February 19, 2013, 14:20
A nice article dealing with the Fermi Paradox: "Where is everybody?"

I'd like to see it deal more directly with how a RP setting might be built out of this. With no aliens to fight (and, if we're being as realistic, only nigh-to-light rather than faster-than-light engines), what conflicts - if any - would arise? Are there resource wars after we build Dyson spheres across our solar region? Who, if anyone, governs a pan-galactic society?

At any rate, it's nice work charting the territory of the fateful answer to Fermi's question.
Kid Cannibal
February 19, 2013, 21:41
I believe that if there were an RP setting to be built out of this, it would be from the unmapped edges of the universe. Mankind may have looked far and wide for somebody else, but perhaps not far or wide enough. They might have to uncover those long-forgotten caches of weaponry and rebuild those warships to defend themselves, but it would be at a terrible cost of life. Mostly because they wouldn't know what to do as they had abolished warfare centuries ago.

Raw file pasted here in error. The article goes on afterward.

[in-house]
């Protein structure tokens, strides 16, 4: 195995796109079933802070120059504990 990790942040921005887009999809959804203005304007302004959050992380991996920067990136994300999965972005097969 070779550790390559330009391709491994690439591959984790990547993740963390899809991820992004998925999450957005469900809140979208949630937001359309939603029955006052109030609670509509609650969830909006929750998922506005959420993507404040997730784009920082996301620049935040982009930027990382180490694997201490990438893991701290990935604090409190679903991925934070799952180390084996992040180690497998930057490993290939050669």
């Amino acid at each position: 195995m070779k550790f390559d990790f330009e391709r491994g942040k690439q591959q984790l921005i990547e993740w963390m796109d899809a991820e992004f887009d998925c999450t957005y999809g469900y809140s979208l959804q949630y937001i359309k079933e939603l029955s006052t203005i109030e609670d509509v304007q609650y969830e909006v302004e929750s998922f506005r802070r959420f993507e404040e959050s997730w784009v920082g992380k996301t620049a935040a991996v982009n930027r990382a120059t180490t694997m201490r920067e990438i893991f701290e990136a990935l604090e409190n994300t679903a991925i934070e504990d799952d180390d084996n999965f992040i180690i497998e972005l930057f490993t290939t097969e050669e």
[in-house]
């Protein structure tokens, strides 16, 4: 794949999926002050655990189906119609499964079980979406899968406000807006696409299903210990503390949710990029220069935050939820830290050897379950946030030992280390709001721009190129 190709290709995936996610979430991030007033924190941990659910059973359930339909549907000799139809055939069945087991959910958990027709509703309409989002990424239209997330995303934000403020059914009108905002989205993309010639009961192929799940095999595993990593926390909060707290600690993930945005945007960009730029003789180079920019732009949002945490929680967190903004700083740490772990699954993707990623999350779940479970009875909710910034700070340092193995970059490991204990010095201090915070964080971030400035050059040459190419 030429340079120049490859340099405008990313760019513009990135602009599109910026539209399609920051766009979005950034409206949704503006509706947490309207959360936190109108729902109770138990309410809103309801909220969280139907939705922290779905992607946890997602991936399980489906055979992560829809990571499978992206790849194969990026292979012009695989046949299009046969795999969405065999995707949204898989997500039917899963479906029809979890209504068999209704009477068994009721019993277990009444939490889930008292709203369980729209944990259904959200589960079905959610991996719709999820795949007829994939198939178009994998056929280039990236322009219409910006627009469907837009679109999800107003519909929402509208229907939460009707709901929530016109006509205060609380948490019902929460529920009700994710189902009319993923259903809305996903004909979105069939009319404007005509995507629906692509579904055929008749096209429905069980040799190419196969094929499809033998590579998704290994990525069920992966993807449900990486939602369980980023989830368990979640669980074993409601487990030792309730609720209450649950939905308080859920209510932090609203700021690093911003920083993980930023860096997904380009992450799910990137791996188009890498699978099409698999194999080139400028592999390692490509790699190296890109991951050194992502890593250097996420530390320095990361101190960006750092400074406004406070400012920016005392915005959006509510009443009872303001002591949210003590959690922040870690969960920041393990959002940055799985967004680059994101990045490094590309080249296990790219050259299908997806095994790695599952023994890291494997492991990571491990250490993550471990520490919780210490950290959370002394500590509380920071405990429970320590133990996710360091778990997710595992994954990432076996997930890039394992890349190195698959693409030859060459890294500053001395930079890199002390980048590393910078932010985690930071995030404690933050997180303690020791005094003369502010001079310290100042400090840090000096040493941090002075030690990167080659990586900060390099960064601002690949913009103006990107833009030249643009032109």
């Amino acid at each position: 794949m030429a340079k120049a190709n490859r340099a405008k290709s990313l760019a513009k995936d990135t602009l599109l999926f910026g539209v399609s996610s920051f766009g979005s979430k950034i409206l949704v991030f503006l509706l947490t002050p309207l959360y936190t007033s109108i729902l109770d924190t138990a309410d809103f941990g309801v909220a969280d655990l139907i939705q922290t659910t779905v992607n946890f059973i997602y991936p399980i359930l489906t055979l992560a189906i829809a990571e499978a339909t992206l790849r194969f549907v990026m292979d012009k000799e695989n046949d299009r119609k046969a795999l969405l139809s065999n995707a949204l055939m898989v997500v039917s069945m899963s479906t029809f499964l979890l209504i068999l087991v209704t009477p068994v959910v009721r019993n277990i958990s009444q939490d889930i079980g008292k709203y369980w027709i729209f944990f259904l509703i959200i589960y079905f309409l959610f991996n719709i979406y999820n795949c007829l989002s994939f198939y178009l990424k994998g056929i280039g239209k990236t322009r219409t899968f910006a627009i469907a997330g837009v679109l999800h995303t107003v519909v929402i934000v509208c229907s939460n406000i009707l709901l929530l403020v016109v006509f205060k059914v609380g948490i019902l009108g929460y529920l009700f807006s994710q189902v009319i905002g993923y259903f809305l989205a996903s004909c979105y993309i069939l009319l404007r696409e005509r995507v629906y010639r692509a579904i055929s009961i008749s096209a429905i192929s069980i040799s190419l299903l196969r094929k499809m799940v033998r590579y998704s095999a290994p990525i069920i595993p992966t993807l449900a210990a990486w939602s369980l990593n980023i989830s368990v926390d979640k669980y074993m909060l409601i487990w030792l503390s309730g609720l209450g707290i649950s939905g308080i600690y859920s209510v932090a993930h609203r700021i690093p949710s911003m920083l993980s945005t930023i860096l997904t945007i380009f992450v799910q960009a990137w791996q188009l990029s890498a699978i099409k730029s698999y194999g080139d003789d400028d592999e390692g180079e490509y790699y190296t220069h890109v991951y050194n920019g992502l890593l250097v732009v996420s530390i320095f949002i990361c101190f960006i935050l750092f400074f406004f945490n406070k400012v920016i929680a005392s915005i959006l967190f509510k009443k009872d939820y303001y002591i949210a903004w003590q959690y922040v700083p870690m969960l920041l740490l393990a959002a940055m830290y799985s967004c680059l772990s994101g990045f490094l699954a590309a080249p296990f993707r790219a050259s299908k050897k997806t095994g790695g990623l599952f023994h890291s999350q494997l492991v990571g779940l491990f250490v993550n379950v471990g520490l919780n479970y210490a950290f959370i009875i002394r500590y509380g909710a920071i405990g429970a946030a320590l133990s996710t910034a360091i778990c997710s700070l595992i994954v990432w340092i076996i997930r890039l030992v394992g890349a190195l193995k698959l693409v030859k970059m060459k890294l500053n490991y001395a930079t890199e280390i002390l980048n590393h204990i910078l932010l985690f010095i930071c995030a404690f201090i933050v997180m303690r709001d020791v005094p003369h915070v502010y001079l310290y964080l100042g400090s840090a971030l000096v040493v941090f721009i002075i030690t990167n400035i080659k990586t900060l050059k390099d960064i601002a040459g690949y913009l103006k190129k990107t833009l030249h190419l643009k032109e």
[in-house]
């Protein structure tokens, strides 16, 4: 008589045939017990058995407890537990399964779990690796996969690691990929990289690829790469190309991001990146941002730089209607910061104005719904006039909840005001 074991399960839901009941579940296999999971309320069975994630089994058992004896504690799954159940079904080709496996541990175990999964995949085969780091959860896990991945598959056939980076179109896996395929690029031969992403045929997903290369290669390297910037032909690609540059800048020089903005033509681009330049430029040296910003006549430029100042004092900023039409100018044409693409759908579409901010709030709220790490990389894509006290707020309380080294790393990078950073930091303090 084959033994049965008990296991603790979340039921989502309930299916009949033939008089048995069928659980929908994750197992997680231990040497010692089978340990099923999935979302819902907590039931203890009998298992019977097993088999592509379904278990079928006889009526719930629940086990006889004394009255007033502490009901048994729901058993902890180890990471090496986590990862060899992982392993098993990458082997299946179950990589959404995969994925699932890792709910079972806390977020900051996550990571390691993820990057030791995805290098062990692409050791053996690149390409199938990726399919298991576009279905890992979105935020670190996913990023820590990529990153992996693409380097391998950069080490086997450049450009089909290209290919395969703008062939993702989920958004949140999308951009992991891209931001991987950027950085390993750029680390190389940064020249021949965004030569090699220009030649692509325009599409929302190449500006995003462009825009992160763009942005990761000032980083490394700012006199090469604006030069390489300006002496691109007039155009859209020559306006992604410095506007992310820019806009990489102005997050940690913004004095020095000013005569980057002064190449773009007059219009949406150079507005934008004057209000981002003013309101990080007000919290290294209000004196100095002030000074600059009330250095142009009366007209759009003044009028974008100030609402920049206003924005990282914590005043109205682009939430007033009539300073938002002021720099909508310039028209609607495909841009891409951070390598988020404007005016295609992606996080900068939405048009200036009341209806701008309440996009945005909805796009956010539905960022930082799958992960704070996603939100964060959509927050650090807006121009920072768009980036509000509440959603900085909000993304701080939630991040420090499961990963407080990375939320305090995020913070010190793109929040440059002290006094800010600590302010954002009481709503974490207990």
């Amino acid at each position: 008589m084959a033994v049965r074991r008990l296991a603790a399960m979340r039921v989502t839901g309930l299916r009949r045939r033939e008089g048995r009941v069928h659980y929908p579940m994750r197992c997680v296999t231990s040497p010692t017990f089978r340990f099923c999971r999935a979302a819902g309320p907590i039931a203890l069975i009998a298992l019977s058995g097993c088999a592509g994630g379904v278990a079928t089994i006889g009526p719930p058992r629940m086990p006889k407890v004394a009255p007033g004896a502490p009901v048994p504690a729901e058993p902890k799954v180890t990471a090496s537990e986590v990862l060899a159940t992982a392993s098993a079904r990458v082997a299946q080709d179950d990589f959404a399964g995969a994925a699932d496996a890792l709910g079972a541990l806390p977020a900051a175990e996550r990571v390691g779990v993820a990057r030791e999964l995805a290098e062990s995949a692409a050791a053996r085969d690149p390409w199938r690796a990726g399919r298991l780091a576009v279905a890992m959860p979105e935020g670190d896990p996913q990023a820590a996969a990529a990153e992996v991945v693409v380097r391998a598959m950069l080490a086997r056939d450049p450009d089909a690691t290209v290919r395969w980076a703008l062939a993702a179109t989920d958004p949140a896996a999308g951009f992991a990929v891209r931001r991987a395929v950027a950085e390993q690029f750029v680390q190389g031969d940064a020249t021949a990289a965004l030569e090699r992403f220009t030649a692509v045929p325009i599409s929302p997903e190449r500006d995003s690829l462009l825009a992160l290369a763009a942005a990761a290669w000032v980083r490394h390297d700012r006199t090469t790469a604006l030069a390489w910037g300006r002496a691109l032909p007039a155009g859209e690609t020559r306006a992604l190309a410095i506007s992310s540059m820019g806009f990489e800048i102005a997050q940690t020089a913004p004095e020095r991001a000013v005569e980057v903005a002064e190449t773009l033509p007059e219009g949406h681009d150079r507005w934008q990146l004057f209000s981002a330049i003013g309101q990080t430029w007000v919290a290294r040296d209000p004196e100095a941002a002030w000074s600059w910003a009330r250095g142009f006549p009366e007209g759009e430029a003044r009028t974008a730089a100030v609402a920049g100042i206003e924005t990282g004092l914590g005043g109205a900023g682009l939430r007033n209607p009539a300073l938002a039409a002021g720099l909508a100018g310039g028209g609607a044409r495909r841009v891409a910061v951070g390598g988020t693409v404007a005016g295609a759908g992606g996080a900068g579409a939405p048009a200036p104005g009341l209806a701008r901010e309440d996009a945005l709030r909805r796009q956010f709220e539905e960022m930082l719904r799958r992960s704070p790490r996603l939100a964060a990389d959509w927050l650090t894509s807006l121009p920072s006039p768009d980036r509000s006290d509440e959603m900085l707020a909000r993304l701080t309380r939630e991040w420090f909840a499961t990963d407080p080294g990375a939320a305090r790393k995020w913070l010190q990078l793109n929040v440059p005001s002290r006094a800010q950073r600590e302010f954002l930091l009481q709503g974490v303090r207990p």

Voted Scrasamax
February 20, 2013, 9:13
we have met the alien, and the alien is us.

Voted Murometz
February 22, 2013, 17:02
Fermi coined that? Bah! I've been asking "Where is Everybody?" since at least 89'. When did Fermi get around to it? :)

We are alone. We must love each other.
March 1, 2013, 7:32
"In an informal discussion in 1950, the physicist Enrico Fermi questioned why, if a multitude of advanced extraterrestrial civilizations exists in the Milky Way galaxy, evidence such as spacecraft or probes is not seen. A more detailed examination of the implications of the topic began with a paper by Michael H. Hart in 1975, and it is sometimes referred to as the Fermi–Hart paradox."
Voted Kassy
March 1, 2013, 6:25

An interesting submission. A question I'm sure we've all been asking for a long time.
Voted Dossta
March 5, 2013, 18:32
A nice piece of writing, that could be expanded into a full setting sub with a little work. Has humanity grown desperate enough to send explorers through wormholes and discovered entirely new dimensions? Is there life there, or is the question still unanswered?
Voted valadaar
December 19, 2014, 13:08
Great thoughts here.